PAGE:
Over the next few years, after marrying Edward but denied of a royal title and not accepted by his family, Wallis wrote many letters to Ernest, where she talked about missing him and the old life that they had. Mary and Ernest had married by then; against all odds (given Mary’s age now), they have a baby son. However, this happiness did not last as Mary became stricken with breast cancer and died eventually.
Back in the modern day, Rachel and Alex are having problems with miscommunication and as they struggle with their jobs. Rachel is upset about Alex wanting to approach her supplier to get information about Diana for his documentary. Also, Alex seem to be seeing Nicola a lot secretly; Rachel later finds out that Alex was actually helping Nicola through some relationship problems as a good friend. The story for the modern day is really lame so I will skip to the end and say that it all ends well and Rachel and Alex have a happily ever after.
Like The Secret Wife, the story goes back and forth between the past and the present, but it is always very clear which timeline you’re reading as the writing style and tone changes slightly to match the time. The pace is also decent; I find the problem with a lot of authors using this style of writing is that they switch too fast without building enough story in a certain time period before jumping to the other – in this case I think the author did well.
While I think the story was not bad, I hated all the modern day section. I did not like how the modern day story went, and thought that the inclusion of Diana and her death as totally unnecessary and crude and distasteful. I did not think the modern day story flowed at all, and it was a big stretch to connect between the modern day and the past. I could practically see how the author was plotting to monetize over the sensation of Diana’s death.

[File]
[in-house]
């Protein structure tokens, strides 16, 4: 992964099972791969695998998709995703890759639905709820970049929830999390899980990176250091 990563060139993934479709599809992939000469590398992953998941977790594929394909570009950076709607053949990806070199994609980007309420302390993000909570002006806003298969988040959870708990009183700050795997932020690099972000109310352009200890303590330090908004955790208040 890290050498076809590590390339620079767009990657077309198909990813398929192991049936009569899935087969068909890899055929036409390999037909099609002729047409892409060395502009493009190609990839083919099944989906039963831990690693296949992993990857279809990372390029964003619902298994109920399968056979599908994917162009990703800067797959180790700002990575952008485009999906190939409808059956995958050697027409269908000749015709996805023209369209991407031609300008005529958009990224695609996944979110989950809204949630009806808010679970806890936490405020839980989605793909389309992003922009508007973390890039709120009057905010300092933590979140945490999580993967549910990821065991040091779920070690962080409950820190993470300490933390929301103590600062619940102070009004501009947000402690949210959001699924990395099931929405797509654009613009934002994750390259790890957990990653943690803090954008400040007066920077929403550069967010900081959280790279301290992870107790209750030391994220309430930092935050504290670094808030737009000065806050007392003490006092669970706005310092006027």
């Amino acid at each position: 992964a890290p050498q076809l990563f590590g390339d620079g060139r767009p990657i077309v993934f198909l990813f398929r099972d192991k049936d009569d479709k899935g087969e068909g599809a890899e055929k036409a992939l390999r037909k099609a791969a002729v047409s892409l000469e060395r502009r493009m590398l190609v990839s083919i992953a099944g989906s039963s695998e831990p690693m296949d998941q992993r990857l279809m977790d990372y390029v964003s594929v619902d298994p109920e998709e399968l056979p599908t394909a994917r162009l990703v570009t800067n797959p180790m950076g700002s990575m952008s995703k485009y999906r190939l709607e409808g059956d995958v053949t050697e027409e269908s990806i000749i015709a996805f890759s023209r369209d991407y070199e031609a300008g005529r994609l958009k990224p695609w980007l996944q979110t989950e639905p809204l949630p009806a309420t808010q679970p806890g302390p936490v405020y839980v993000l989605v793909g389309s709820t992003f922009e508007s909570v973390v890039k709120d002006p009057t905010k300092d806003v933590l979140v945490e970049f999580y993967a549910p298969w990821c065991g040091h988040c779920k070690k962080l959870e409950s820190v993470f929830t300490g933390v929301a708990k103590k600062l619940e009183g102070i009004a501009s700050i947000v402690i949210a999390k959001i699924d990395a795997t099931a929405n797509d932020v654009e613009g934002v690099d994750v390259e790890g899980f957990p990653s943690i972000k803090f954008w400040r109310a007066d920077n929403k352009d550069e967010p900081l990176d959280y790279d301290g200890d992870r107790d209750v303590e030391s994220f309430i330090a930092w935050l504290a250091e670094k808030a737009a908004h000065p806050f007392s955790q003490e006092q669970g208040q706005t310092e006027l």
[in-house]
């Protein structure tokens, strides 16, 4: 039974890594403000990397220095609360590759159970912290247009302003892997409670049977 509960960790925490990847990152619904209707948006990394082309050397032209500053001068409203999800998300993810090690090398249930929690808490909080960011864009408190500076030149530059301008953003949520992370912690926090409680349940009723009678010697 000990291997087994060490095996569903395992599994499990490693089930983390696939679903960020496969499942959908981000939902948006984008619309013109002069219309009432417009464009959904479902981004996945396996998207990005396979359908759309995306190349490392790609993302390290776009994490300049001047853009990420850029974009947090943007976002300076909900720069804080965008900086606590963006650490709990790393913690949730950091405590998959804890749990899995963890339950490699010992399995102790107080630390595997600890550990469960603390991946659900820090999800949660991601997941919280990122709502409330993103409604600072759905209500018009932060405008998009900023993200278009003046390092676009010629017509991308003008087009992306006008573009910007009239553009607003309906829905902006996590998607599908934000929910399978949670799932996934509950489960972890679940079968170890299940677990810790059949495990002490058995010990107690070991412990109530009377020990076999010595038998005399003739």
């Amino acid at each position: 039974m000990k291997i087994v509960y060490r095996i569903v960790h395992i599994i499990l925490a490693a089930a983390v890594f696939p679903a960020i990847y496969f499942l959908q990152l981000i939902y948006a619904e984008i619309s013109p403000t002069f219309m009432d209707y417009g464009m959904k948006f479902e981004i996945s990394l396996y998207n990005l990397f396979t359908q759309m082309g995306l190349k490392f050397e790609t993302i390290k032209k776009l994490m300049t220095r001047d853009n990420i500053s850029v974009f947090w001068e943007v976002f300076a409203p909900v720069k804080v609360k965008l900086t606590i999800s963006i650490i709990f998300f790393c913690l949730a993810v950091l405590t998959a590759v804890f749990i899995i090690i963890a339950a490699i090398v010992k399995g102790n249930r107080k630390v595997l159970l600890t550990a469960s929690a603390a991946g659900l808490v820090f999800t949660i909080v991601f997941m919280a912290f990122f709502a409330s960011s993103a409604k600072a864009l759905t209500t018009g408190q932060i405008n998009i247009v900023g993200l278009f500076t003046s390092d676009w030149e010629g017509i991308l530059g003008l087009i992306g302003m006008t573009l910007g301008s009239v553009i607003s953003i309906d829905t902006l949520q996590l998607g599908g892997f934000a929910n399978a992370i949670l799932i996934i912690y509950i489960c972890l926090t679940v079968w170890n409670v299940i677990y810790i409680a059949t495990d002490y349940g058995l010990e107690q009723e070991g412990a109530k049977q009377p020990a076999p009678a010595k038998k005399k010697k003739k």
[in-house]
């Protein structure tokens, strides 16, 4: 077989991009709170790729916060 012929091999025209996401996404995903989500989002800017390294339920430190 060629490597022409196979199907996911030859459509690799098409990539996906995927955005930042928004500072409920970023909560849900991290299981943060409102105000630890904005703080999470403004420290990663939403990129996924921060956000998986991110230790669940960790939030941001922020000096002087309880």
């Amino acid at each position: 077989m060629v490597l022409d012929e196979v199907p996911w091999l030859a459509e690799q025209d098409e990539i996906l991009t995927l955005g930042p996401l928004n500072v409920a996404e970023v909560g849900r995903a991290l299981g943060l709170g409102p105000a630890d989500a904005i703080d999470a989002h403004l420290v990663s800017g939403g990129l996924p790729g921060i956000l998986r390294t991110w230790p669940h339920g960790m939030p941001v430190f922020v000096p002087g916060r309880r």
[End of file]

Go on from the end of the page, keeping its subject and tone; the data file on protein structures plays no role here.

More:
Then there was also the half-assed secret relationship between Nicola and Alex; it was as though there was not enough body in the modern-day story that the author decided to use that to fatten it up. Rachel is also not a very likeable character; she sounds like a wimpy nice girl and Alex a jerk. When they finally made up and got back together at the end, I did not feel as though these two characters had ever loved each other before.
On the other hand, I really did like the historical part of the book. I didn’t really know how scandalous Wallis Simpson was until this book; I was so intrigued by it that I read up the actual history behind her and most of story in the historical timeline is actually true. The author has also reproduced many of Wallis’ many letters to her ex-husband after she married the Prince Edward, which was very interesting to read. I have mix feelings over Wallis – I feel as though she was a crazy social climber who did not care about anything else, and that left a bad taste, but another part of me feel sorry for her that she did not realise what she was giving up in life to get to the top socially.
I think the author does very well in making the historical story come to live, instead of being some really boring history fact, but she fails horrendously when it comes to creating a story in the modern timeline. It’s still an interesting book to read, but I would recommend skipping the whole modern day section and you wouldn’t know if anything was missing anyway because the two timelines did not really intersect at all.